The defendant was charged with unlawful cultivation of marijuana and possession of marijuana with intent to distribute. Prior to trial, he moved to dismiss the complaint, arguing that there was no probable cause to believe he had committed the crimes charged. The motion was denied. The defendant then moved to suppress his statements to police and the evidence seized, arguing that he did not give police permission to enter his house in the first instance, and that there was no probable cause to believe that he had committed the crimes charged. The motion to suppress also was denied. After a jury trial, the defendant was convicted on both counts. The defendant appealed, and we granted his application for direct appellate review.

         2. Discussion.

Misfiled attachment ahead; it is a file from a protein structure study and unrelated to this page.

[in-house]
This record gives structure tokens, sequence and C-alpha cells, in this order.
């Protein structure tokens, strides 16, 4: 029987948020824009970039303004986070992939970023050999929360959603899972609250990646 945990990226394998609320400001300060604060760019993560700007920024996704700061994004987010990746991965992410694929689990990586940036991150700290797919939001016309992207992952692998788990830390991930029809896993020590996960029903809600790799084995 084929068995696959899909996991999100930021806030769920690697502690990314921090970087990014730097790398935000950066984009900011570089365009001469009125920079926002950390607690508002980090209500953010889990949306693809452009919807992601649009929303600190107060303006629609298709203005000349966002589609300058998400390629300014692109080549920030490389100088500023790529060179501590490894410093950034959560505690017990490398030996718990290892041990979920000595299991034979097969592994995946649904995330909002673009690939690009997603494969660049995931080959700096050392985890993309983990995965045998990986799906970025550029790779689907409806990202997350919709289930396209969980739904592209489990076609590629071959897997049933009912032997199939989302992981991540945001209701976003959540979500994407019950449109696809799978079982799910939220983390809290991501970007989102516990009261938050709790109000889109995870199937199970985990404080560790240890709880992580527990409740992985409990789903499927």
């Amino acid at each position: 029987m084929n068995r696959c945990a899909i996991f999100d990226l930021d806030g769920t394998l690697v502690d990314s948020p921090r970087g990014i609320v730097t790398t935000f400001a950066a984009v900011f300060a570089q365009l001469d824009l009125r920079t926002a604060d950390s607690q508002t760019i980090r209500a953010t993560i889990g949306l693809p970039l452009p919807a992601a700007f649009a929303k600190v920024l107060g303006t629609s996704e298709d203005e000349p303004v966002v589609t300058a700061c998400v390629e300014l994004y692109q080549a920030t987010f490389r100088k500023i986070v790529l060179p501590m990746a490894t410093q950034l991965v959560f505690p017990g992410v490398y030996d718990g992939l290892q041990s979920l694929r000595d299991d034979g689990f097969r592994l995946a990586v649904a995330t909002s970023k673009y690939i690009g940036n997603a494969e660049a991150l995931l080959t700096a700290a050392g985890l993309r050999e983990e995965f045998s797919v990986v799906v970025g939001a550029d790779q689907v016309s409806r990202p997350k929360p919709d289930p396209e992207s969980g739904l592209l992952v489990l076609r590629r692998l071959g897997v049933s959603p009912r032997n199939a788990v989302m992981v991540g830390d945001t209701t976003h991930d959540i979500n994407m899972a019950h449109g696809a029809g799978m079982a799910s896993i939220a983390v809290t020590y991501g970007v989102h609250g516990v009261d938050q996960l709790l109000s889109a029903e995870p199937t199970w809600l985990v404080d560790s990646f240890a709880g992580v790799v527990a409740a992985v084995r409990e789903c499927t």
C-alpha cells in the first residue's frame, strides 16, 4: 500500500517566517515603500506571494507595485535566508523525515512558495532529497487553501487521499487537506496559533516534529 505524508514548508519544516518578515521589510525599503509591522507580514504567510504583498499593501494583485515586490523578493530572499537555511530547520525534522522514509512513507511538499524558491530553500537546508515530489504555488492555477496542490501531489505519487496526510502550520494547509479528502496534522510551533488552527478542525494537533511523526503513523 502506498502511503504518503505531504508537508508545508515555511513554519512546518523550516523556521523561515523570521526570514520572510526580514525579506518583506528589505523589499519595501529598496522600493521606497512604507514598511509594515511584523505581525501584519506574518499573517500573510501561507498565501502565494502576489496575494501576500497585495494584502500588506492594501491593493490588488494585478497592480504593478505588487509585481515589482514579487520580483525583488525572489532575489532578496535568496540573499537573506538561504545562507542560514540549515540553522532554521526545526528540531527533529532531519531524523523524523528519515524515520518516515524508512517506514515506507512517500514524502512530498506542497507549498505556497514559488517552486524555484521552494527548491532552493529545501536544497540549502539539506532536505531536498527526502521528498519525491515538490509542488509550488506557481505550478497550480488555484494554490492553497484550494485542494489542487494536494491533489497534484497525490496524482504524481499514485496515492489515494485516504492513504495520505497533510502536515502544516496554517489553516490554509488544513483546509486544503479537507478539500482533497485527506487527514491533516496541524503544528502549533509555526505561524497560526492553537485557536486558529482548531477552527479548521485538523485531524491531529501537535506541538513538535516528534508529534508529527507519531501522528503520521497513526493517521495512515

General Laws c. 94C, § 32C (a.), provides:

"Any person who knowingly or intentionally manufactures, distributes, dispenses or cultivates, or possesses with intent to manufacture, distribute, dispense or cultivate a controlled substance in Class D of [§ 31] shall be imprisoned in a jail or house of correction for not more than two years or by a fine or not less than [$500] nor more than [$5, 000], or both such fine and imprisonment."

         The applicability of this section was altered by the legalization of medical marijuana in Massachusetts.

         The Commonwealth's medical marijuana scheme, St. 2012, c. 369 (act), was passed by ballot initiative in 2012.[7] It provides in part:

"A qualifying patient or a personal caregiver shall not be subject to arrest or prosecution, or civil penalty, for the medical use of marijuana provided he or she: